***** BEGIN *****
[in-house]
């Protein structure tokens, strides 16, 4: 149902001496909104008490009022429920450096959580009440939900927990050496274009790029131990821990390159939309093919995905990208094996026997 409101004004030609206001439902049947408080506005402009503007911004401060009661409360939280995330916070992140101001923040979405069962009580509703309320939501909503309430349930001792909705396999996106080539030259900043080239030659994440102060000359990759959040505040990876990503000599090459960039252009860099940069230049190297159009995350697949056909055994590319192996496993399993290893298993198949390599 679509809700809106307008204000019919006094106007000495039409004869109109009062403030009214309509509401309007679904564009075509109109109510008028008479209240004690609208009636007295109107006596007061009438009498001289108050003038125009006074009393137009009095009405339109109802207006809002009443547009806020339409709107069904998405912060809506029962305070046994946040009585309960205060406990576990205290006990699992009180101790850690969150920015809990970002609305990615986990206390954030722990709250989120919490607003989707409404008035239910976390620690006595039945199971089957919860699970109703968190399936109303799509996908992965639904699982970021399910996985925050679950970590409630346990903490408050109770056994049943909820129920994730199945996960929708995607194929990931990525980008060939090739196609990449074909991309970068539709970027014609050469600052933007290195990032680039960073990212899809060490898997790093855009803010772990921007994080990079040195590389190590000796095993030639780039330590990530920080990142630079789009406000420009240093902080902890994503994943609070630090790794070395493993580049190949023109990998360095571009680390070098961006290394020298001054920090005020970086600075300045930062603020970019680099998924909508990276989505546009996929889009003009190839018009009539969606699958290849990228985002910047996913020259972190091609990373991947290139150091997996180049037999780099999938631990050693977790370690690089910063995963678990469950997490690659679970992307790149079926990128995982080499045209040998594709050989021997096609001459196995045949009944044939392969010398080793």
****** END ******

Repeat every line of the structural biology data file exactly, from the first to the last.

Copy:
[in-house]
């Protein structure tokens, strides 16, 4: 149902001496909104008490009022429920450096959580009440939900927990050496274009790029131990821990390159939309093919995905990208094996026997 409101004004030609206001439902049947408080506005402009503007911004401060009661409360939280995330916070992140101001923040979405069962009580509703309320939501909503309430349930001792909705396999996106080539030259900043080239030659994440102060000359990759959040505040990876990503000599090459960039252009860099940069230049190297159009995350697949056909055994590319192996496993399993290893298993198949390599 679509809700809106307008204000019919006094106007000495039409004869109109009062403030009214309509509401309007679904564009075509109109109510008028008479209240004690609208009636007295109107006596007061009438009498001289108050003038125009006074009393137009009095009405339109109802207006809002009443547009806020339409709107069904998405912060809506029962305070046994946040009585309960205060406990576990205290006990699992009180101790850690969150920015809990970002609305990615986990206390954030722990709250989120919490607003989707409404008035239910976390620690006595039945199971089957919860699970109703968190399936109303799509996908992965639904699982970021399910996985925050679950970590409630346990903490408050109770056994049943909820129920994730199945996960929708995607194929990931990525980008060939090739196609990449074909991309970068539709970027014609050469600052933007290195990032680039960073990212899809060490898997790093855009803010772990921007994080990079040195590389190590000796095993030639780039330590990530920080990142630079789009406000420009240093902080902890994503994943609070630090790794070395493993580049190949023109990998360095571009680390070098961006290394020298001054920090005020970086600075300045930062603020970019680099998924909508990276989505546009996929889009003009190839018009009539969606699958290849990228985002910047996913020259972190091609990373991947290139150091997996180049037999780099999938631990050693977790370690690089910063995963678990469950997490690659679970992307790149079926990128995982080499045209040998594709050989021997096609001459196995045949009944044939392969010398080793």